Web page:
Greek minister resigns over spouse's £5m tax bill

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The Independent Online

A Greek junior minister resigned late yesterday after it emerged that her crooner husband owed €5.5m (£4.7m) in unpaid taxes and fines.

Angela Gerekou, deputy minister for culture and tourism, gave up her cabinet seat in a move aimed at showing that the government is serious about holding all tax-dodgers to account. Mrs Gerekou married the singer in 1996.

Tolis Voskopoulos, the Hellenic answer to Tom Jones and the man who starred in the smash musical, Dream Lovers, has paid no income tax for almost two decades, according to documents from financial authorities in Athens that were obtained by the Eleftherotypia newspaper.

Greece is in the midst of a debt-crisis that has rippled across the eurozone and beyond. Athens has already received €5.5bn in aid from the IMF and is due to get more from the European Union today.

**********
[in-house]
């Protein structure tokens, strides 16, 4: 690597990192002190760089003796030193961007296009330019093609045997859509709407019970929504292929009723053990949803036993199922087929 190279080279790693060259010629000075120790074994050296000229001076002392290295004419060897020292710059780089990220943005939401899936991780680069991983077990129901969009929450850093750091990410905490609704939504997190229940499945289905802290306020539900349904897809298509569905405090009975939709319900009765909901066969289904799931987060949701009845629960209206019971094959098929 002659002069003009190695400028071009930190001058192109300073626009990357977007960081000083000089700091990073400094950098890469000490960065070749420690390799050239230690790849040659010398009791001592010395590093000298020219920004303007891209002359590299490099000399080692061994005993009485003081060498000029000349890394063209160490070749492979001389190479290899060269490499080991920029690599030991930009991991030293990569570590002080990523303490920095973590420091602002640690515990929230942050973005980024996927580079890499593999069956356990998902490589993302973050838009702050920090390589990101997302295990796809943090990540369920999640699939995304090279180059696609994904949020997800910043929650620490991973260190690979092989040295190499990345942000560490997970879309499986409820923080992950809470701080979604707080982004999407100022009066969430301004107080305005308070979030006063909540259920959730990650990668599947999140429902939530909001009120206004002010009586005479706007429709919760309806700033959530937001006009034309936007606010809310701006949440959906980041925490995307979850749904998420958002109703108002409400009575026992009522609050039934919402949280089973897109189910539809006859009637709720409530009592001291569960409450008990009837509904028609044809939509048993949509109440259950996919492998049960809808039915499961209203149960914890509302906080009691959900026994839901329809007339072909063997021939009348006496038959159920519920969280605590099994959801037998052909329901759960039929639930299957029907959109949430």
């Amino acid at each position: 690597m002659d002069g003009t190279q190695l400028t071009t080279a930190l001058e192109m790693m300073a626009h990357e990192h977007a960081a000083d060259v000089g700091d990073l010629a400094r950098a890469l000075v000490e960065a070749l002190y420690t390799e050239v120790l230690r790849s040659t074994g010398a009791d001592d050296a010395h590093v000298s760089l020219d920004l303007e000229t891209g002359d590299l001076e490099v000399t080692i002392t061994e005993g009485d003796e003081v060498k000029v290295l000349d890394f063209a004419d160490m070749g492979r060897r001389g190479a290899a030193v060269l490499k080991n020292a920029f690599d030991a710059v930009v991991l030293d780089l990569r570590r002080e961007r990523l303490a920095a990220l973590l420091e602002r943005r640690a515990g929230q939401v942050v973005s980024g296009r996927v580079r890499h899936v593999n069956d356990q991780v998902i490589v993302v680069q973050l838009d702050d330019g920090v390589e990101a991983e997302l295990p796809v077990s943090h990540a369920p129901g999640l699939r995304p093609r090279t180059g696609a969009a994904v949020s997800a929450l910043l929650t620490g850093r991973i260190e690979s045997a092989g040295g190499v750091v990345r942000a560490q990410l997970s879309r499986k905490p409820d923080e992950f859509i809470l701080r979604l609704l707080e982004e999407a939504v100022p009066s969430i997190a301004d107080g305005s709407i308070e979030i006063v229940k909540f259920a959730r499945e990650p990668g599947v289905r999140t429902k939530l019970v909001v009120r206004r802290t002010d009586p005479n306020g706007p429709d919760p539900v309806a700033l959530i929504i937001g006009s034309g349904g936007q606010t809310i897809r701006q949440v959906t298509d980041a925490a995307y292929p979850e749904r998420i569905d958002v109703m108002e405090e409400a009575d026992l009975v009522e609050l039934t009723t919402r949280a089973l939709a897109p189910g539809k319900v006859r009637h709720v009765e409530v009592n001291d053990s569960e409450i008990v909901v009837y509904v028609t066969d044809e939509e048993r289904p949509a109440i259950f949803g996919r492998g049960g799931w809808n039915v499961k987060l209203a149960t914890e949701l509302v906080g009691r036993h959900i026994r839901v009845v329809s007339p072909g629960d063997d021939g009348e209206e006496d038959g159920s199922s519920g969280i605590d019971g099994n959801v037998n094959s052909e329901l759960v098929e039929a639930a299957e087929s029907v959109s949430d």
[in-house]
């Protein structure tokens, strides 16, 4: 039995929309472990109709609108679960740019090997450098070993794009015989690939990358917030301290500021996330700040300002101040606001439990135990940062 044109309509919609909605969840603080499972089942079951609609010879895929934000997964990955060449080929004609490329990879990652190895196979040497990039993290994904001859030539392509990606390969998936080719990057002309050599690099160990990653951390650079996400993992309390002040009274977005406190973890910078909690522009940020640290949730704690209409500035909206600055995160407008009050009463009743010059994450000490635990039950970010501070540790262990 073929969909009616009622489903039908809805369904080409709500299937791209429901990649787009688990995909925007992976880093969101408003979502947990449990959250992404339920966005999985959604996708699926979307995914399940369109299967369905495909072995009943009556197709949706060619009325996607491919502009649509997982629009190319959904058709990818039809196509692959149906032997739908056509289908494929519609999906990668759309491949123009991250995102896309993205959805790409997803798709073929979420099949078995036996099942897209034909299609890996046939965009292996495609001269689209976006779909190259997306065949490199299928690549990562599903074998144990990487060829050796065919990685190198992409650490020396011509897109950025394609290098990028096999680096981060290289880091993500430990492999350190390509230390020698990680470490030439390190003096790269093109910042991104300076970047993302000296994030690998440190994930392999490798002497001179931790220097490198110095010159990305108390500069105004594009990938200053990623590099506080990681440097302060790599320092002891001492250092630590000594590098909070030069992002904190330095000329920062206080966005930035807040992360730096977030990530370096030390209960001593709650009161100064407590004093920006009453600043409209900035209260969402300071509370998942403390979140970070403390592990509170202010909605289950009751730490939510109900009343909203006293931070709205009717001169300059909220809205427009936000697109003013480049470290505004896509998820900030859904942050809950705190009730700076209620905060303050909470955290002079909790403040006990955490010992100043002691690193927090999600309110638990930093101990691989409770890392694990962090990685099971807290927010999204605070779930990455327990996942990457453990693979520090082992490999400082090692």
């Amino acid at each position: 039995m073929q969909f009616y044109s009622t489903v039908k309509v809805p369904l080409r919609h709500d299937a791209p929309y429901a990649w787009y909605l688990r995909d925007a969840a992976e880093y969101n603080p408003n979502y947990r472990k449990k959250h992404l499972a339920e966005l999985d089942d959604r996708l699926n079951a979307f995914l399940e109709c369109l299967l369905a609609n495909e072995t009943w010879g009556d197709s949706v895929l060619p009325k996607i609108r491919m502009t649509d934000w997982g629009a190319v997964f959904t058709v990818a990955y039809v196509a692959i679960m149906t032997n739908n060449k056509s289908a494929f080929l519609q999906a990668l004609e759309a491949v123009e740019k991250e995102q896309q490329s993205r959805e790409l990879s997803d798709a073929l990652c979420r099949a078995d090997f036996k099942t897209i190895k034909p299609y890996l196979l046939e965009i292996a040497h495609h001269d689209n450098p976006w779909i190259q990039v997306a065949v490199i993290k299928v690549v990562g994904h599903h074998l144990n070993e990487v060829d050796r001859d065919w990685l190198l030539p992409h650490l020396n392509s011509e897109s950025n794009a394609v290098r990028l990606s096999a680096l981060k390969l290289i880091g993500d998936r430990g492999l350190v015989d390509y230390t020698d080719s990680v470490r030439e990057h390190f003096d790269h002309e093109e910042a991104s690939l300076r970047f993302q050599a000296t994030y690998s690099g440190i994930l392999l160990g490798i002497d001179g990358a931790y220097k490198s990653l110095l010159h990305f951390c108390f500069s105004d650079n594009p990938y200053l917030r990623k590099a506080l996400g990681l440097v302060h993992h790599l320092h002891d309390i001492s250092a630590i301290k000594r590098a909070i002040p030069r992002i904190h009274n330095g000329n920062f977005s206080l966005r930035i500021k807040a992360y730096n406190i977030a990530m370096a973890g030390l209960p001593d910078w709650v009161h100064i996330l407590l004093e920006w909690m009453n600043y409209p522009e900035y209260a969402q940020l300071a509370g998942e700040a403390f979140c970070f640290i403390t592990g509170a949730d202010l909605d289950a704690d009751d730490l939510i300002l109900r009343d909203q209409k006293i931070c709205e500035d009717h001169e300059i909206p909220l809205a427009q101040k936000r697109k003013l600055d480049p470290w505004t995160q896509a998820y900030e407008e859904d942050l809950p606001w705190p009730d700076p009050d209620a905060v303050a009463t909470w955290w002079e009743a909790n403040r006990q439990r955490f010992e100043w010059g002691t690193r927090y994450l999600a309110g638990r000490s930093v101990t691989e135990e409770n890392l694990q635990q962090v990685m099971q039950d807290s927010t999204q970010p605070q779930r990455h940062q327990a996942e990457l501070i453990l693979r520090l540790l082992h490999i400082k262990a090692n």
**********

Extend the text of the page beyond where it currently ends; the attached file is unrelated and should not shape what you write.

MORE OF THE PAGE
Under intense pressure to get its finances in order, George Papandreou's government has introduced harsh austerity measures, incurring the wrath of unions, and has started naming and shaming tax dodgers. According to Transparency International, the unrecorded or "black" economy in Greece could be worth a staggering 40 per cent of the country's GDP. This would mean that the projected tax revenues for fiscal 2010 of €54bn should be €21bn higher.

Opinion polls show most Greeks believe the bailout was necessary but are angry at the thought of ordinary people bearing the brunt of savage cuts. Seeking to assuage those fears, the Greek premier said yesterday: "I believe we can implement our programme. But we must ensure the weakest in our society don't fall into the abyss. We can't push people below the poverty line."

According to public documents dated 2009, Mr Voskopoulos last paid income tax in 1993, and today owes €3.2m in taxes and €2.3m in fines.

In September, according to the Eleftherotypia report, the singer sought to have his debts wiped out because he had no means to pay. But his appeal was refused.

Mr Voskopoulos yesterday said that he never had the sum in question, hinting that the case was aimed at harming his wife's career. "My so-called tax immunity has me as the visible target but essentially affects (harms) someone else," he said.

A government spokesman said the resignation proved necessary so as "not to hurt" the government, despite Ms Gerekou having "no involvement" in her husband's tax indiscretions.

The Ministry of Finance announced an investigation into the tax authorities' handling of the case.